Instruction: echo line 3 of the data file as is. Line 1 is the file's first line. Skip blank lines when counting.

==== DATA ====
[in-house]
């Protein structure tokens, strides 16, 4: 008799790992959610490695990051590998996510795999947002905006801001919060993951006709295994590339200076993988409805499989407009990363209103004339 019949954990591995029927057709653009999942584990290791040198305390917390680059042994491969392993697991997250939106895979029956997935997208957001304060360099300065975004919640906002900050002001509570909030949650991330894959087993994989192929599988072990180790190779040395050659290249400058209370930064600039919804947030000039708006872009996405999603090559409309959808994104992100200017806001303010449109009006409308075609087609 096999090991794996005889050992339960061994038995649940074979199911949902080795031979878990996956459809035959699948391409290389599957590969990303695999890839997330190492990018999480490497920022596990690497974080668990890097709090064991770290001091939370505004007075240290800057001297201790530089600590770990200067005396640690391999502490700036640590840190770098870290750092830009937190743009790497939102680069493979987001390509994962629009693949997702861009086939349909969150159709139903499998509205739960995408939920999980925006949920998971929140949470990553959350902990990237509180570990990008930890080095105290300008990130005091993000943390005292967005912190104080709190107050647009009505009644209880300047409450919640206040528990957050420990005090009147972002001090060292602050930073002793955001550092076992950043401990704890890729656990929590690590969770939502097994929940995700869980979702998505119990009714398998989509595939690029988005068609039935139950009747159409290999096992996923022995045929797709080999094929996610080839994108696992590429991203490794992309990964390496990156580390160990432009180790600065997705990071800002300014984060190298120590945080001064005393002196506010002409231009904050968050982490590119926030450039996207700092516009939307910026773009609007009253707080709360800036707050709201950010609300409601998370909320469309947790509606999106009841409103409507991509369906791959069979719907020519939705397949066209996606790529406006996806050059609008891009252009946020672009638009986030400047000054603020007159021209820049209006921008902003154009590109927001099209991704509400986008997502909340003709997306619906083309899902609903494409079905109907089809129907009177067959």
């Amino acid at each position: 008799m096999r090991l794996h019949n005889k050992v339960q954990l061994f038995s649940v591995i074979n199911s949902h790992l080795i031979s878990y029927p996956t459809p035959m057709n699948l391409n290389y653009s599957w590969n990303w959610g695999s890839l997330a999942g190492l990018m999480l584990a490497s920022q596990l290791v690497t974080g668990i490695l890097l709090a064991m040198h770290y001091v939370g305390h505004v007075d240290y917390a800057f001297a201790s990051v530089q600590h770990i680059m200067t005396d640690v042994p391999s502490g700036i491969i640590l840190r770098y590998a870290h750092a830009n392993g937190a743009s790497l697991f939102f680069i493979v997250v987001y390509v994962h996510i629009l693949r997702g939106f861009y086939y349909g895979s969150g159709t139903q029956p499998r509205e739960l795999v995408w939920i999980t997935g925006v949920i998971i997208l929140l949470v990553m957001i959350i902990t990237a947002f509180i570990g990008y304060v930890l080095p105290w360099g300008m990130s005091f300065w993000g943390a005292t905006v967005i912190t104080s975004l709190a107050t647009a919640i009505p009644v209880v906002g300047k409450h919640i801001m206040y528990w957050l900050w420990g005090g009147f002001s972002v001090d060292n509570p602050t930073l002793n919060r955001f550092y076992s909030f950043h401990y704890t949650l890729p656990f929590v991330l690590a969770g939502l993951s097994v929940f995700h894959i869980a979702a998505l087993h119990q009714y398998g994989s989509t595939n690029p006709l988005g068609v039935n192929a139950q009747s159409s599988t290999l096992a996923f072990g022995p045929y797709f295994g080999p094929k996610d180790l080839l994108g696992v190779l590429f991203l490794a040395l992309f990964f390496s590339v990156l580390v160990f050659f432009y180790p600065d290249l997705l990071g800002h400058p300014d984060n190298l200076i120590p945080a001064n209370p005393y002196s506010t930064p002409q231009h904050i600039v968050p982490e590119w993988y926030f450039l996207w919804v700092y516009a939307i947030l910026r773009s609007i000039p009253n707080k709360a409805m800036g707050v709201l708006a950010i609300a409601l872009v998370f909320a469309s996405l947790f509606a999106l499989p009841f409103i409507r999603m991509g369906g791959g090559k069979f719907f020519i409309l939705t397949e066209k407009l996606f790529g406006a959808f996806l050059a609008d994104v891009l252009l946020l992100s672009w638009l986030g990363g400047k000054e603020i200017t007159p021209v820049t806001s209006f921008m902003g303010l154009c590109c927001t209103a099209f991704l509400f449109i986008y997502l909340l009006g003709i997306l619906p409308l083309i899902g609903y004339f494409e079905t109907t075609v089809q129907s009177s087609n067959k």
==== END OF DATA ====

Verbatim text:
């Amino acid at each position: 008799m096999r090991l794996h019949n005889k050992v339960q954990l061994f038995s649940v591995i074979n199911s949902h790992l080795i031979s878990y029927p996956t459809p035959m057709n699948l391409n290389y653009s599957w590969n990303w959610g695999s890839l997330a999942g190492l990018m999480l584990a490497s920022q596990l290791v690497t974080g668990i490695l890097l709090a064991m040198h770290y001091v939370g305390h505004v007075d240290y917390a800057f001297a201790s990051v530089q600590h770990i680059m200067t005396d640690v042994p391999s502490g700036i491969i640590l840190r770098y590998a870290h750092a830009n392993g937190a743009s790497l697991f939102f680069i493979v997250v987001y390509v994962h996510i629009l693949r997702g939106f861009y086939y349909g895979s969150g159709t139903q029956p499998r509205e739960l795999v995408w939920i999980t997935g925006v949920i998971i997208l929140l949470v990553m957001i959350i902990t990237a947002f509180i570990g990008y304060v930890l080095p105290w360099g300008m990130s005091f300065w993000g943390a005292t905006v967005i912190t104080s975004l709190a107050t647009a919640i009505p009644v209880v906002g300047k409450h919640i801001m206040y528990w957050l900050w420990g005090g009147f002001s972002v001090d060292n509570p602050t930073l002793n919060r955001f550092y076992s909030f950043h401990y704890t949650l890729p656990f929590v991330l690590a969770g939502l993951s097994v929940f995700h894959i869980a979702a998505l087993h119990q009714y398998g994989s989509t595939n690029p006709l988005g068609v039935n192929a139950q009747s159409s599988t290999l096992a996923f072990g022995p045929y797709f295994g080999p094929k996610d180790l080839l994108g696992v190779l590429f991203l490794a040395l992309f990964f390496s590339v990156l580390v160990f050659f432009y180790p600065d290249l997705l990071g800002h400058p300014d984060n190298l200076i120590p945080a001064n209370p005393y002196s506010t930064p002409q231009h904050i600039v968050p982490e590119w993988y926030f450039l996207w919804v700092y516009a939307i947030l910026r773009s609007i000039p009253n707080k709360a409805m800036g707050v709201l708006a950010i609300a409601l872009v998370f909320a469309s996405l947790f509606a999106l499989p009841f409103i409507r999603m991509g369906g791959g090559k069979f719907f020519i409309l939705t397949e066209k407009l996606f790529g406006a959808f996806l050059a609008d994104v891009l252009l946020l992100s672009w638009l986030g990363g400047k000054e603020i200017t007159p021209v820049t806001s209006f921008m902003g303010l154009c590109c927001t209103a099209f991704l509400f449109i986008y997502l909340l009006g003709i997306l619906p409308l083309i899902g609903y004339f494409e079905t109907t075609v089809q129907s009177s087609n067959k």